a physiotherapist said...

I saw a physiotherapist today and asked her a few questions. This is some of what she said…

There is less impact on a treadmill. It’s not as hard on your knees.
(I understand some complain of knee pain on treadmills. If she told me this I assume she means in most cases. I won‘t debate this. It‘s simply what she said.)

She said however, if you race on asphalt, it is better to train on asphalt.

(Of course, I’m going to train more on a treadmill since I care less about my race times than the long term impact on my knees. I won‘t debate this either. It‘s my personal choice even if it only makes a 2% difference over 30 years.)

It is better for your knees to run on soft surfaces such as grass.

It’s harder on your ankles to run on a very uneven surface than it is on your knees.

It’s better for your knees to workout the quadriceps and hamstrings (weight training).

Even if you only hold a stretch for 8 seconds, it’s better to stretch before and after running.
(I thought it was only necessary after running.)

She told me I could do a couple of exercises to reduce wear on my knees. One exercise she told me I can do every day is to stand up, fold a pillow and place it between my knees. Then I can push my knees together (aligned with the second toe) and bend my knees forward but without making my knees pass the end of my toes. You’d end up having your head go down perhaps up to 6 inches when you do that. (Just so you can visualize what I mean. Knees bent but not too far.) I was told to hold this for 15 seconds, go up for a couple of seconds then go down again. I forgot to ask how many times.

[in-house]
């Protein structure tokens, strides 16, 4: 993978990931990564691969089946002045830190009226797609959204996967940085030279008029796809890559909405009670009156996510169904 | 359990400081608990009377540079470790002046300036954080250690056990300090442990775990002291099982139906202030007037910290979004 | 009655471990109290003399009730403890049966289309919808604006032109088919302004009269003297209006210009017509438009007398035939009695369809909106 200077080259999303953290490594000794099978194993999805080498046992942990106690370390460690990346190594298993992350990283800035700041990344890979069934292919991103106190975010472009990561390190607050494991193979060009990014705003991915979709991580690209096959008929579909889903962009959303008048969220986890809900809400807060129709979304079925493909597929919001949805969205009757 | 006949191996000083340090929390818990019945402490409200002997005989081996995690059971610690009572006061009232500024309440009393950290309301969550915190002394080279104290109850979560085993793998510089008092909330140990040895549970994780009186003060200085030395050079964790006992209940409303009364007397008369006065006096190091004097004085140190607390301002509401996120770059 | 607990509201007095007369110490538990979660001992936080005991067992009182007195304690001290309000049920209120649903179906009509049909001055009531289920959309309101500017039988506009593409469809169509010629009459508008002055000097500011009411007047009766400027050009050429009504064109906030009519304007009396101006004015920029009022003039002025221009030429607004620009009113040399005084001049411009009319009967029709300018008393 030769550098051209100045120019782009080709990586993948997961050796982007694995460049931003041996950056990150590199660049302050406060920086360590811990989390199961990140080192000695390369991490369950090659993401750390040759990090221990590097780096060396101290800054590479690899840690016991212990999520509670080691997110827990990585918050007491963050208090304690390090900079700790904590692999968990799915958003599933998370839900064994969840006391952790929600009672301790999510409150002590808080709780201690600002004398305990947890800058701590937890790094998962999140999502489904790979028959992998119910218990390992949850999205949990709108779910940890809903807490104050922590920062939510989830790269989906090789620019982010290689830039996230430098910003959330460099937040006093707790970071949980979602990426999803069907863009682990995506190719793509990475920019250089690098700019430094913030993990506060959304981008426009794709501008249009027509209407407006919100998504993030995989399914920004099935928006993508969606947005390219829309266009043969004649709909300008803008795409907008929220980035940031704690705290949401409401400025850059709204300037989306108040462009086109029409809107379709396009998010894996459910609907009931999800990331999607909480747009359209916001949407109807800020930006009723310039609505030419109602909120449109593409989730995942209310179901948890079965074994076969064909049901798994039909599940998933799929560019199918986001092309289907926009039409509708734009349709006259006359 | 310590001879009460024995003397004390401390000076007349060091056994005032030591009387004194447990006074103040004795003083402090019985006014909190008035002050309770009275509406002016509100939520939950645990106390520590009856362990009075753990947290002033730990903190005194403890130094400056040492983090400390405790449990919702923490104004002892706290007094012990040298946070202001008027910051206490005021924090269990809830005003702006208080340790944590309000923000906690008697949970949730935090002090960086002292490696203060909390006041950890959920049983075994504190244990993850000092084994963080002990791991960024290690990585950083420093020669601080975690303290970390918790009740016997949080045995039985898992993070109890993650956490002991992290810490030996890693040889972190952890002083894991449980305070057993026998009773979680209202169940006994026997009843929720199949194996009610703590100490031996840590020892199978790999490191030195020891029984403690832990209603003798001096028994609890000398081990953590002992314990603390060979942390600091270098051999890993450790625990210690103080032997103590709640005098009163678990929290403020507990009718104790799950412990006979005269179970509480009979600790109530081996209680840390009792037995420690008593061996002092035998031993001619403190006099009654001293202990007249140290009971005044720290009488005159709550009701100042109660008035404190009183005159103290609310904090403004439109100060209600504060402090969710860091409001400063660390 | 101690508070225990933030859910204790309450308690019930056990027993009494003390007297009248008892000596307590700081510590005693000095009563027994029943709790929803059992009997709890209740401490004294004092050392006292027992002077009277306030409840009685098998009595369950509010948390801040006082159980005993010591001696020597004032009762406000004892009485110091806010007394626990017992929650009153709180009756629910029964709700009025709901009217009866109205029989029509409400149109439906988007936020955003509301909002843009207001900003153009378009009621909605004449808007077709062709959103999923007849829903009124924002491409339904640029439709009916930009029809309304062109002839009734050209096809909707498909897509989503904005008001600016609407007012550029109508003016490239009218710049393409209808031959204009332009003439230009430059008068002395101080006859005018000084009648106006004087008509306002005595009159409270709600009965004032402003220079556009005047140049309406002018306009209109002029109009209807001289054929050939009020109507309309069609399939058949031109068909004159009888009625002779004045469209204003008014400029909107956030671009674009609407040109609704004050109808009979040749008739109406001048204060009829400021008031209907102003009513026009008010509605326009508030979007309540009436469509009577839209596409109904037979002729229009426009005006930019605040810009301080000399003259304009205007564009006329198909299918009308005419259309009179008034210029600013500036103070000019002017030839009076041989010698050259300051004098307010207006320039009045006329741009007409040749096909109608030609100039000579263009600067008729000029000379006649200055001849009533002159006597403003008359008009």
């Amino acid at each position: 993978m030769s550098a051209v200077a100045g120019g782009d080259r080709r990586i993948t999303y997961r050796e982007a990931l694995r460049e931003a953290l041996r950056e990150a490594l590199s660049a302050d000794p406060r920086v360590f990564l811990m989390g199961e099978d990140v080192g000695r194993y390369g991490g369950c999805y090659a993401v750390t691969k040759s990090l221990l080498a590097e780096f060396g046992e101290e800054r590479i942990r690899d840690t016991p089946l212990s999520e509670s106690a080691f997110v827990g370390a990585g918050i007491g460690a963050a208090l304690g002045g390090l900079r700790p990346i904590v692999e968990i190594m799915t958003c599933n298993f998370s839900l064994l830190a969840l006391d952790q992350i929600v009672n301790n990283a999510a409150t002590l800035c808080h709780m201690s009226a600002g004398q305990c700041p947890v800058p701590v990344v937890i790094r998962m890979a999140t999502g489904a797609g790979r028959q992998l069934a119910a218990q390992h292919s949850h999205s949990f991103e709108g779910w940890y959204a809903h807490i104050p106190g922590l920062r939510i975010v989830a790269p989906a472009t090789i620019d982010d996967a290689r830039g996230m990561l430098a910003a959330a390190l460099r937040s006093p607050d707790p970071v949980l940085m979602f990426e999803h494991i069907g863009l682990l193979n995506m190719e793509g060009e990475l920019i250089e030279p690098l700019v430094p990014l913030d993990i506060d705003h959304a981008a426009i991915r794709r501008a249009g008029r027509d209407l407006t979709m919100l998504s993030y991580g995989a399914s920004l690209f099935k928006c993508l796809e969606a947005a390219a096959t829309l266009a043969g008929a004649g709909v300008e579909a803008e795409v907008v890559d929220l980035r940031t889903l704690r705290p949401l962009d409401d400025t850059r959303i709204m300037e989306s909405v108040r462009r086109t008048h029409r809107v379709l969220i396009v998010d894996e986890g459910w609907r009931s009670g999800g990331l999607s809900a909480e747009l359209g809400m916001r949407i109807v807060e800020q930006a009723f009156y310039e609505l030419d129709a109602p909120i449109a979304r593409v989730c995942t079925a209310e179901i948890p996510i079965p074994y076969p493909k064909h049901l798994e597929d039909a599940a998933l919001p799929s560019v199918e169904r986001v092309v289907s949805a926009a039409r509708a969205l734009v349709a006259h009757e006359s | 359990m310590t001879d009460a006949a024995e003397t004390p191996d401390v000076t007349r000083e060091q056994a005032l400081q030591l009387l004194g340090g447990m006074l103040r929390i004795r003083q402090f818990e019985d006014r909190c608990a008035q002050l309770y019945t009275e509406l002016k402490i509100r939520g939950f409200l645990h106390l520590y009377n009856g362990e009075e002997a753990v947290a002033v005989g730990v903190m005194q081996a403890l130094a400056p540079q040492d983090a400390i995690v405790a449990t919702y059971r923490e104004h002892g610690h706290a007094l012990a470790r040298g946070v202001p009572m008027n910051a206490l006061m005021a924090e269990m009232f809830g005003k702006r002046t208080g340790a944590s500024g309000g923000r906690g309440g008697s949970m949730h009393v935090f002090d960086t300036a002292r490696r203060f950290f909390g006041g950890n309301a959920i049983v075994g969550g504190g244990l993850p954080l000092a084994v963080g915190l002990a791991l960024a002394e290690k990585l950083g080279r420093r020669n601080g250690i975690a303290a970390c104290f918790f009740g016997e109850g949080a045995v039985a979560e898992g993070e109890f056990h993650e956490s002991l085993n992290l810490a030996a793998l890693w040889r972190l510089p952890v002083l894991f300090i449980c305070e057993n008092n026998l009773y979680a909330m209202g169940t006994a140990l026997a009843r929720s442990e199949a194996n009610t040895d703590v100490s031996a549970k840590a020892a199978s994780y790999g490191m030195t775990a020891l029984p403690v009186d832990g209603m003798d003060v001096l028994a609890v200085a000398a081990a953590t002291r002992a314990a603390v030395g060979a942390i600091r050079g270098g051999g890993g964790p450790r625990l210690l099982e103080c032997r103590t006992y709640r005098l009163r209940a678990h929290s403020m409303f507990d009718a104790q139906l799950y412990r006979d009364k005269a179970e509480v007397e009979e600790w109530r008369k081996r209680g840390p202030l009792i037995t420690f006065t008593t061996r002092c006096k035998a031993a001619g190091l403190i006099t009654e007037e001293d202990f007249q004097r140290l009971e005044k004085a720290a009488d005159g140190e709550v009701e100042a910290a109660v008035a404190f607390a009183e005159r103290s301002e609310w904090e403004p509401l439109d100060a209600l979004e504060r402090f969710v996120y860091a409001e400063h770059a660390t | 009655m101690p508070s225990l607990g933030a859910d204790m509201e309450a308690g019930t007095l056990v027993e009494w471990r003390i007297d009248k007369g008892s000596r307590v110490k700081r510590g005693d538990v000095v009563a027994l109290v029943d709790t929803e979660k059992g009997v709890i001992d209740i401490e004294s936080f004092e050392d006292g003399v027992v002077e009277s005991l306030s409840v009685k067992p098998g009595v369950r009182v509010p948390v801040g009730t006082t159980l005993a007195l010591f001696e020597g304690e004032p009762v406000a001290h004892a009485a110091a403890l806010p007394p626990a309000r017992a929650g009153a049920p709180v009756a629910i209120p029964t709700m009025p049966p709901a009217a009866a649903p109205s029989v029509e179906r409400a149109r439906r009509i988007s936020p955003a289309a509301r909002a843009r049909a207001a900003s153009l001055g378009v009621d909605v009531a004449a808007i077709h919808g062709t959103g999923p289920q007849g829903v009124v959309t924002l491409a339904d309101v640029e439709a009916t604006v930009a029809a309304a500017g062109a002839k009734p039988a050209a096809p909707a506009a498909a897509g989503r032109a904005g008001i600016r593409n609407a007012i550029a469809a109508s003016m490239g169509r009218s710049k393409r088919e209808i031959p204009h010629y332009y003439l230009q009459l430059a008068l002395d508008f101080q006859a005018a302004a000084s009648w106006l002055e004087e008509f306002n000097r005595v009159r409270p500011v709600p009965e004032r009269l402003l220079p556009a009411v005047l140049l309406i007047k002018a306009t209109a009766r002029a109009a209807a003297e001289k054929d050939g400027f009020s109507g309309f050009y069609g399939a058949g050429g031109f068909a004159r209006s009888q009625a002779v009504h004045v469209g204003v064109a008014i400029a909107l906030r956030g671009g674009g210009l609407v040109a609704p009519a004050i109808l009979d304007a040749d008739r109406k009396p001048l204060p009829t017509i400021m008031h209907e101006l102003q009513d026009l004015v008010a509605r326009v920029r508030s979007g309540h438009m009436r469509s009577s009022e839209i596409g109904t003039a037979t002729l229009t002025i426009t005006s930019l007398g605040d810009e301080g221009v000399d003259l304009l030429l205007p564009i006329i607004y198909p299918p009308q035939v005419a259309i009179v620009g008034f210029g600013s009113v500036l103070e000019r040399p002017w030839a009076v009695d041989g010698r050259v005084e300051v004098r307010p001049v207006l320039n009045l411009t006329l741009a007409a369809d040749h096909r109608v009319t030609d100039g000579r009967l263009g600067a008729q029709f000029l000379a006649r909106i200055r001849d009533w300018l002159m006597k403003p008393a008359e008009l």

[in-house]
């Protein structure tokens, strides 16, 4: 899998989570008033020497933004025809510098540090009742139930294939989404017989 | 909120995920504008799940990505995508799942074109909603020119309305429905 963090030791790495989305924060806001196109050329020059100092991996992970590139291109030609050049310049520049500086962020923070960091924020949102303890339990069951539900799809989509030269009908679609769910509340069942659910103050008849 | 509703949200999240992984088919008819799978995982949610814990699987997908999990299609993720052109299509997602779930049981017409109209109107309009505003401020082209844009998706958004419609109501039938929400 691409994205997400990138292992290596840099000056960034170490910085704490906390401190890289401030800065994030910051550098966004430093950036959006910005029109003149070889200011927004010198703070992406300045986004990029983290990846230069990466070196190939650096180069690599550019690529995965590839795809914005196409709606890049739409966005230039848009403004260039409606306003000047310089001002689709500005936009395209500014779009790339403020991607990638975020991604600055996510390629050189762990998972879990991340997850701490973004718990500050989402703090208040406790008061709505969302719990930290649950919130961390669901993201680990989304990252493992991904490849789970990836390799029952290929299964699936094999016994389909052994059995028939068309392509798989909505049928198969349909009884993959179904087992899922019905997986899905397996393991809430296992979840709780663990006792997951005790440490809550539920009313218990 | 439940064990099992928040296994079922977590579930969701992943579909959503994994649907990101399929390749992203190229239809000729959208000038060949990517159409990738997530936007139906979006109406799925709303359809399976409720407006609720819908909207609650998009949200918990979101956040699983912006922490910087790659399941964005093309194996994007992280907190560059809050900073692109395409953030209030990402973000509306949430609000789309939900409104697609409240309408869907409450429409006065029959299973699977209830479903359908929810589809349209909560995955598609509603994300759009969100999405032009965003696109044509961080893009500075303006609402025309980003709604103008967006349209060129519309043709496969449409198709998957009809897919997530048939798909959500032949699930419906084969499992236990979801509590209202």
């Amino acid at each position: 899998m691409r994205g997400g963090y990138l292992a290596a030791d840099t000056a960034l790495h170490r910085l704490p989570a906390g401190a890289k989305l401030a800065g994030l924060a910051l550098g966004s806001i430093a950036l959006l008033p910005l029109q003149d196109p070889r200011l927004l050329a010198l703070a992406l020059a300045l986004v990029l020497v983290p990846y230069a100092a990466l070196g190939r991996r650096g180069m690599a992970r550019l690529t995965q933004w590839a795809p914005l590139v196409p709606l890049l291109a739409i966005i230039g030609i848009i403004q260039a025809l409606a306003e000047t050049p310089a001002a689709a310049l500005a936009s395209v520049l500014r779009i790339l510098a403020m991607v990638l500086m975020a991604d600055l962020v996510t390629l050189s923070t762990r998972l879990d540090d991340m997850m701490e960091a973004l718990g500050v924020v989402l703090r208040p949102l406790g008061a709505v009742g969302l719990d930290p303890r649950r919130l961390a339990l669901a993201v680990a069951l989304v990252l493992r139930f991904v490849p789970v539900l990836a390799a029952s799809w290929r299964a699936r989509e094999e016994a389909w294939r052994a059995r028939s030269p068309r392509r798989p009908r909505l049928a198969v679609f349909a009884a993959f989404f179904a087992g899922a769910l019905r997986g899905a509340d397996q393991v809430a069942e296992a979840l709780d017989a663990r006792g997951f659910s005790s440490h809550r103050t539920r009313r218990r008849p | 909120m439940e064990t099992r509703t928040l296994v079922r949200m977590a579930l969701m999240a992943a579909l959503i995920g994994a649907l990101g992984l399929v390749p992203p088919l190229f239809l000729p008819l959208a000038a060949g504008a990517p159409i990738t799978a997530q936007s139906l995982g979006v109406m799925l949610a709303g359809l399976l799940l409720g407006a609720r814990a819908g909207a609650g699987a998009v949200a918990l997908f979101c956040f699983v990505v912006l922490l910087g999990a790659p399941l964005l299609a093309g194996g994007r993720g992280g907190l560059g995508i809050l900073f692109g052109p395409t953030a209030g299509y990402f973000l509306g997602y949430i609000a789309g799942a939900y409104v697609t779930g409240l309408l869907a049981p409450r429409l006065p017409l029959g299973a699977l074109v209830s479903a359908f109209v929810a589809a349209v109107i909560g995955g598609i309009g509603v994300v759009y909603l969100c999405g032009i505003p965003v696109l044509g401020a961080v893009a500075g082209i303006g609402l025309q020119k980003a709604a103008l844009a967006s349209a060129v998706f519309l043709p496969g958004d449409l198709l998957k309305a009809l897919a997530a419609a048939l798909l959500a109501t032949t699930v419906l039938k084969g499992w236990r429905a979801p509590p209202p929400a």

The other exercise is to place a towel between my knees while doing leg extensions in a gym. And I should put enough pressure on the towel so I end up working a certain muscle in my legs that helps the knees when you run.

I believe she was probably talking about the vmo (vastus medialis obliquus) and I have applied similar training concepts to my athletes, but we use a small medicine ball, not a towel. Sometimes an imbalance occurs between the lateral head of the quadricep and the medial head, especially in jumping athletes (volleyball or basketball players) and this can sometimes lead to patellar stabilization (sometimes referred to as jumper’s knee). There is an ongoing argument with exercise physiologists and biomechanists about the role of the vmo in patellar stabilization and its role in proper tracking of the knee. Most refer to the vastus medialis and the vmo as being the same thing, but the vmo is actually a head of the vastus medialis that runs into the knee at an oblique angle (hence the name vmo).

If you race on asphalt, it’s better to train on it? Hmmmm… Guess, if it might rain during a meet, you should always train in the rain. If your knee is unstable, you stretch before running? Hopefully, she means AFTER you’re warmed up. You can do a lot of non- running exercises to heat yourself up before you start running.